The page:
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Functional independence and rehabilitation outcome in traumatic spinal cord injury.

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  • 1Division of Physical Therapy, Department of Rehabilitation Medicine, Faculty of Medicine at Ramathibodi Hospital, Mahidol University, Bangkok.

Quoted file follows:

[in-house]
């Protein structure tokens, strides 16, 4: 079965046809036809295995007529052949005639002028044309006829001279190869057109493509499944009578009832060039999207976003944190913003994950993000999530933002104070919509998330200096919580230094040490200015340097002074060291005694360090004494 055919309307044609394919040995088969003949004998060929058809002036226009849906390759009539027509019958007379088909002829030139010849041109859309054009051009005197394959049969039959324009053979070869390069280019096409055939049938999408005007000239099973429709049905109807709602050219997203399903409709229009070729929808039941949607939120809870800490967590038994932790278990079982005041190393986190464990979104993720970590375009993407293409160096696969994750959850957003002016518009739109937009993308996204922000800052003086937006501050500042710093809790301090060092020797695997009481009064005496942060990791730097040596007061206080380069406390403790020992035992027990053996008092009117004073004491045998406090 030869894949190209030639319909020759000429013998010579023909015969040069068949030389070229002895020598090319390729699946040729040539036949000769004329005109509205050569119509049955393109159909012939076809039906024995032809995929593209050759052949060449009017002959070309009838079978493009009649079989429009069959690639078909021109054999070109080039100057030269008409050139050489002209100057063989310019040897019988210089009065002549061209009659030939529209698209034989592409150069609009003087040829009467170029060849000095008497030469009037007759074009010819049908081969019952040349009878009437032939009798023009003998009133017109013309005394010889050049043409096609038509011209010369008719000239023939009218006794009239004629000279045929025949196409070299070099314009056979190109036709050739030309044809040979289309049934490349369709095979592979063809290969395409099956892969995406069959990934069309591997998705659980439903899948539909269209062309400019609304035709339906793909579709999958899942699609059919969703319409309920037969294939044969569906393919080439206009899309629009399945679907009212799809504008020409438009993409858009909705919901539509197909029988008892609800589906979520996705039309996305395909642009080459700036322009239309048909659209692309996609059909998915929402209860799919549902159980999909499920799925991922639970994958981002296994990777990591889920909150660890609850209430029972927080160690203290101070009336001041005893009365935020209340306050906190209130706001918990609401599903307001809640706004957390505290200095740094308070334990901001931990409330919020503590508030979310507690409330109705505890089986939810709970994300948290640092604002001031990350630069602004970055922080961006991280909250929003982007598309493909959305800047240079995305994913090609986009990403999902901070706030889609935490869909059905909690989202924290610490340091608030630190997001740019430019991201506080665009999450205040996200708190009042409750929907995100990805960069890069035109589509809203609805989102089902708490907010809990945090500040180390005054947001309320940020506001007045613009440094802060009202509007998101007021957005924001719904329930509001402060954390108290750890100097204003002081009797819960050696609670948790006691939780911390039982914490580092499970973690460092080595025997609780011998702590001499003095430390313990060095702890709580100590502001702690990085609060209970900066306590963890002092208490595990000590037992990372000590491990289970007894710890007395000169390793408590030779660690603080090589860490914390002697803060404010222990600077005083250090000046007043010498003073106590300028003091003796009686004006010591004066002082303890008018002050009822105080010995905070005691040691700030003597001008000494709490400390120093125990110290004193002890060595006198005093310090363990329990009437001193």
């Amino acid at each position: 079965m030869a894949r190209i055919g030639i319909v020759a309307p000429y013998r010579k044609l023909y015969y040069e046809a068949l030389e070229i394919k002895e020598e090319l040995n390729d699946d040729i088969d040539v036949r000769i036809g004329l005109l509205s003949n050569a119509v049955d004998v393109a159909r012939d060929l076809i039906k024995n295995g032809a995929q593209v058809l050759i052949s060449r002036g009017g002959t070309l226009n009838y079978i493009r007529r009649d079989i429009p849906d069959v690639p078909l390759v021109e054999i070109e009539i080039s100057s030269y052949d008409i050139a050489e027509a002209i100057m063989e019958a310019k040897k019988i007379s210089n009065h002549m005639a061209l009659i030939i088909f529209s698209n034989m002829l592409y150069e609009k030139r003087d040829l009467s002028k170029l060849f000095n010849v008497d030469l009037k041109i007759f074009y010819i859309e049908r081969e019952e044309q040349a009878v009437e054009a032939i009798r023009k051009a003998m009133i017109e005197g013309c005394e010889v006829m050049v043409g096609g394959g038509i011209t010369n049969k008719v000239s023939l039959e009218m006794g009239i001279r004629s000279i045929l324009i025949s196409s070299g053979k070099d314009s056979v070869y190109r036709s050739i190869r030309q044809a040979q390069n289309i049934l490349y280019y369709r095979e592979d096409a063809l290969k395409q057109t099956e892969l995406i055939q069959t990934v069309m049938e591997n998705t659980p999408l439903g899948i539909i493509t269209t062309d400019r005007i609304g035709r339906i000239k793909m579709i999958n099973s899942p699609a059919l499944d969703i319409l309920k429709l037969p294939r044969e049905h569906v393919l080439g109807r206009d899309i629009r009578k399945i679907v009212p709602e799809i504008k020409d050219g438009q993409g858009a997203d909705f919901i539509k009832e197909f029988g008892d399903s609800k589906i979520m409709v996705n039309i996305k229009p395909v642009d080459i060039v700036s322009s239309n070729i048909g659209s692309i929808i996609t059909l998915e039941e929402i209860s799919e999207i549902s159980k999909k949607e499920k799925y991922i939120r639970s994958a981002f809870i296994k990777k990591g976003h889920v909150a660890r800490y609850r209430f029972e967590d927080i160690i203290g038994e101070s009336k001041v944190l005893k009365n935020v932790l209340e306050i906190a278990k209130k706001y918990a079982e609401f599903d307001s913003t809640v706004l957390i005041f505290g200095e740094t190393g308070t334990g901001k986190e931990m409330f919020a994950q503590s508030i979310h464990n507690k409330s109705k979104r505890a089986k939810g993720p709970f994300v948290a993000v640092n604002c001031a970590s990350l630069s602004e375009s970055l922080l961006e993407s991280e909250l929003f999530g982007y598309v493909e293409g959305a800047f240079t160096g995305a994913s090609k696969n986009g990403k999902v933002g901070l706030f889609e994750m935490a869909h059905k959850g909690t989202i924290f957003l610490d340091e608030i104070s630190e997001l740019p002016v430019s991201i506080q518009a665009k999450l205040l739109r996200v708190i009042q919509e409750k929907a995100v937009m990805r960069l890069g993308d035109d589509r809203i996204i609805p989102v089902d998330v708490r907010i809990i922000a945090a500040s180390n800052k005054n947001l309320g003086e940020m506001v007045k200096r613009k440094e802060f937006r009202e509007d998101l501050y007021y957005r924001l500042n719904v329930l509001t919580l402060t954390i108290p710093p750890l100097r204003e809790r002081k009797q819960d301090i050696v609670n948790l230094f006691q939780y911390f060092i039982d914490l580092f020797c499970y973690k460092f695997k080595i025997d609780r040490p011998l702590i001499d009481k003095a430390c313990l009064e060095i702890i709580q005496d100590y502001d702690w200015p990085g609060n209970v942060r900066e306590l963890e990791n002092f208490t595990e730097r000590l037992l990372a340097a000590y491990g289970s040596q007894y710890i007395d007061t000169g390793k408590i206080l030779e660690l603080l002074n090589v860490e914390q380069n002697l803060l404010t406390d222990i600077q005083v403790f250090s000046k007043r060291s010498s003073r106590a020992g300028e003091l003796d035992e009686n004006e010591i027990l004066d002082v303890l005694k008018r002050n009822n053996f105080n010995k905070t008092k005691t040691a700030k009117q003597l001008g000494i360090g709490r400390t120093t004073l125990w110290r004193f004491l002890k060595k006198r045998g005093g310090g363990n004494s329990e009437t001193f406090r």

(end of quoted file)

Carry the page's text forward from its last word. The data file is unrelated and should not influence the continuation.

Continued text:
The purpose of this study was to investigation functional independence and rehabilitation outcomes of traumatic spinal cord patients. The data were obtained for 38 patients with traumatic spinal cord lesions admitted to the physical therapy unit from 1997 to 2001. The mean age was 32 +/- 6.48 years. Functional improvement was presented in terms of progress in independence in six daily activities. Independence was rated on a four-point scale. From admission to six months, significant increases in functional independence were made in self-care, sphincter control, mobility and locomotion. Differences were found in the extent of functional improvement between subgroups of patients with different levels and extents of lesions. Contrary to expectations based on theoretical models, patients with complete paraplegia did not achieve maximal independence in self-care activities. Regarding the outcome of bladder management, poor results were found. Interestingly, independence in bowel management, independent mobility and locomotion were only attained by patients with incomplete lesions. This study provides insight into the functional outcomes of a group of patients with traumatic spinal cord injury. More research is needed to determine the optimal rehabilitation program for these patients.

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